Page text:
I believe I have figured out the solution to break the legislative logjam in Illinois government.
We need to get the little old ladies involved, the more of them the better.
The little old men are welcome to join in, too, but the little old ladies are the key, because if I may say so without being patronizing, they can be relentless.
This was proven by the announcement this week that Gov. Bruce Rauner, Democratic and Republican legislators, business and labor had come to agreement on legislation to reform unemployment insurance.
A key element of this important compromise is the repeal of an Illinois law that for more than three decades has screwed older workers in this state out of their unemployment benefits if they lost their jobs while drawing Social Security.
And I can promise you that Illinois would be continuing its dubious distinction as the last state in the union still enforcing what is called the “Social Security offset” if not for the dogged work of some righteously indignant older women who took hold of this issue and refused to let go.
Ellen Levine, now age 75, was the first to bring this injustice to my attention four years ago.
Levine, of Niles, was laid off from her job and applied for unemployment benefits.
That’s when she learned that her unemployment check would be cut by an amount equal to 50 percent of her Social Security benefits, leaving with her with a small fraction of the amount to which she otherwise would have been entitled.
State officials explained to her that this was the result of the offset law.
Levine would learn that an estimated 17,500 older Illinois workers received the same rude awakening every year, some of them left with no unemployment benefits at all, a cruel double whammy for those finding themselves without a job.
Levine was incredulous — and mad. She enlisted me in her personal campaign to repeal the law.
By then, Nancy Solomon of Rogers Park, had already been working on the same cause for two years after her own surprise introduction to the law.
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Solomon, now 76, probably pursued this issue harder than anybody in the state.
“It became a cottage industry with me,” said Solomon, a freelance writer with a talent for poison penmanship.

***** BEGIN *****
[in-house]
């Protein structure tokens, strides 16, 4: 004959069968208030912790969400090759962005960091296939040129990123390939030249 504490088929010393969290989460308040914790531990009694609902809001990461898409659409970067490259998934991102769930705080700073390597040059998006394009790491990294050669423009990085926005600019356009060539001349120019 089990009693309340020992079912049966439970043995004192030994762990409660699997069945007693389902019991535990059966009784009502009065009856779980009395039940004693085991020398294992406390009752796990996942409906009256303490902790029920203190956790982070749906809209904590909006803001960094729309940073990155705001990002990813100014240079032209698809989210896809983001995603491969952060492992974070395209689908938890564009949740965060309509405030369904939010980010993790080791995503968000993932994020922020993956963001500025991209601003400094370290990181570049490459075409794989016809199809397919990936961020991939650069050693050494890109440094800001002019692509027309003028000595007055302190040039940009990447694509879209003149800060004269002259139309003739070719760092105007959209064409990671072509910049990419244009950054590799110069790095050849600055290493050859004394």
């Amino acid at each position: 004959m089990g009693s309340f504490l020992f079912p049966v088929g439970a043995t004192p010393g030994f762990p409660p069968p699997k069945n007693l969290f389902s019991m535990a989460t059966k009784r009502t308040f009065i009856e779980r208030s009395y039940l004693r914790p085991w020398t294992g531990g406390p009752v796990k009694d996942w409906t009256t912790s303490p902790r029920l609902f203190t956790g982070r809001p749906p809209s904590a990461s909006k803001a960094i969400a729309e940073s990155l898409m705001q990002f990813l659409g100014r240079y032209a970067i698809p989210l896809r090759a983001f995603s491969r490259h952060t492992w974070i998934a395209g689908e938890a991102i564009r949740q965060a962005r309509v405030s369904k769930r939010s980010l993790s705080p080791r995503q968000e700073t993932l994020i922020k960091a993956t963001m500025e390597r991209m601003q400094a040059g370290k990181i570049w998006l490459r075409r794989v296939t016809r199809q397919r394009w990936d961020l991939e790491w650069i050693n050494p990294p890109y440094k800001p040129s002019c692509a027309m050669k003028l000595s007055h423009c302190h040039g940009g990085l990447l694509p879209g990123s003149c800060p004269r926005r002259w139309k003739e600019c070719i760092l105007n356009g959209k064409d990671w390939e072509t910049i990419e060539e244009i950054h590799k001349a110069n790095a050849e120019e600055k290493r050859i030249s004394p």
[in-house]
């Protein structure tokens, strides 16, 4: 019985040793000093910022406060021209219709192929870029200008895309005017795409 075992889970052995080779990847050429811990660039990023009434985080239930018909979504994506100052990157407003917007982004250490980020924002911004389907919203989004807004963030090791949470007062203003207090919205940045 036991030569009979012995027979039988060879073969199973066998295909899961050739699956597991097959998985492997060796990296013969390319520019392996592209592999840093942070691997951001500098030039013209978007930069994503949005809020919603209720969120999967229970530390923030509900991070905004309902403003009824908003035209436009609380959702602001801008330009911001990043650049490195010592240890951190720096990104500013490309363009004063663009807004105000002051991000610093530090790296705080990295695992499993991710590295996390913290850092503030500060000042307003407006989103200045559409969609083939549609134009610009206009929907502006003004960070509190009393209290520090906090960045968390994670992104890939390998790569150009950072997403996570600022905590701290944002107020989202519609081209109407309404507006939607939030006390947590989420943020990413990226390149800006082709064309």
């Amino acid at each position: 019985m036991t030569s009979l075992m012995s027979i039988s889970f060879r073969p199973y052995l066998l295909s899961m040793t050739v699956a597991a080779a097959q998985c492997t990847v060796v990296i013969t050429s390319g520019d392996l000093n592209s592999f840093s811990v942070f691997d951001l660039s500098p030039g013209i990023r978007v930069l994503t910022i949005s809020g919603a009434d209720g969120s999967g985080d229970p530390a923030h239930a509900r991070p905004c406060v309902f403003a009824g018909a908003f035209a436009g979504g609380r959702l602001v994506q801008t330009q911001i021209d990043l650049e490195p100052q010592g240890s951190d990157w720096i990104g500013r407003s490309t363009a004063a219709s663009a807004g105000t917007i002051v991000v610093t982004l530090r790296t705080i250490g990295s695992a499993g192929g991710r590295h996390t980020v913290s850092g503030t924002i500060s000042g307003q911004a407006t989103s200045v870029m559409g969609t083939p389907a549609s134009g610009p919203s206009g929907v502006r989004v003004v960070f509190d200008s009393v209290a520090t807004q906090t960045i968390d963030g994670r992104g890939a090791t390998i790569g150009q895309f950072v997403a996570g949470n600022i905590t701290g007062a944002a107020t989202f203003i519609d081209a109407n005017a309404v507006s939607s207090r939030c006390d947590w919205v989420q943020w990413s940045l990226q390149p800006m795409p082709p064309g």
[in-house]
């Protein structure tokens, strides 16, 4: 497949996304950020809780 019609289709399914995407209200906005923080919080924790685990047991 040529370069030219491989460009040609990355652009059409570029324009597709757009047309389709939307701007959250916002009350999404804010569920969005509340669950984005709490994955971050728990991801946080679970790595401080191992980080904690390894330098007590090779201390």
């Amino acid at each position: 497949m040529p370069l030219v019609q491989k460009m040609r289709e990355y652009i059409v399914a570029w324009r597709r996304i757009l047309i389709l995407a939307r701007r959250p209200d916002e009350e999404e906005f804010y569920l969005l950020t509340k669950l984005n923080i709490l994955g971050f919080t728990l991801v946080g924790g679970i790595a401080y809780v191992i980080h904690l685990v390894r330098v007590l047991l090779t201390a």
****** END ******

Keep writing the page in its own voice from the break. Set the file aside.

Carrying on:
Solomon helped enlist the influential American Association of Retired Persons in the cause, and generally made herself such a pain in the butt that business and labor leaders were eager to find a solution just to make her go away.
With AARP aggressively involved, more little old ladies joined the fray, including some with more tact than Solomon. In addition, state Sen. Heather Steans and Rep. Kelly Cassidy, two Chicago Democrats who I should probably point out are considerably younger, introduced legislation to repeal the offset law.
Even then, it didn’t look like there would be any resolution because business and labor leaders couldn’t agree on how to pay the estimated $25 million cost of giving older workers their full benefits.
Solomon figured the matter was dead for 2015, caught in the Springfield gridlock. She decided to put her energies into having her knees replaced.
“I had done all the rabble-rousing I could for the year,” she said.
But then something broke loose. Illinois’ new governor needed to show that he could compromise and win improvements for the state’s business climate.
The result: seniors get to collect their full unemployment benefits in exchange for Illinois employers receiving common sense protections to prevent workers fired for specific instances of misconduct from collecting theirs.
It’s hardly the biggest legislation the governor and General Assembly will tackle this year, but a positive development just the same.
Levine and Solomon were both ecstatic, although Levine was disappointed to learn it won’t apply retroactively to those previously harmed by the offset.
“If I blazed the way for someone else, I’m happy,” she said.
It was Solomon who suggested to me that the key in winning change was getting the little old ladies riled up, the ones who don’t know how to take “no” for an answer.
Let’s sic them on the budget.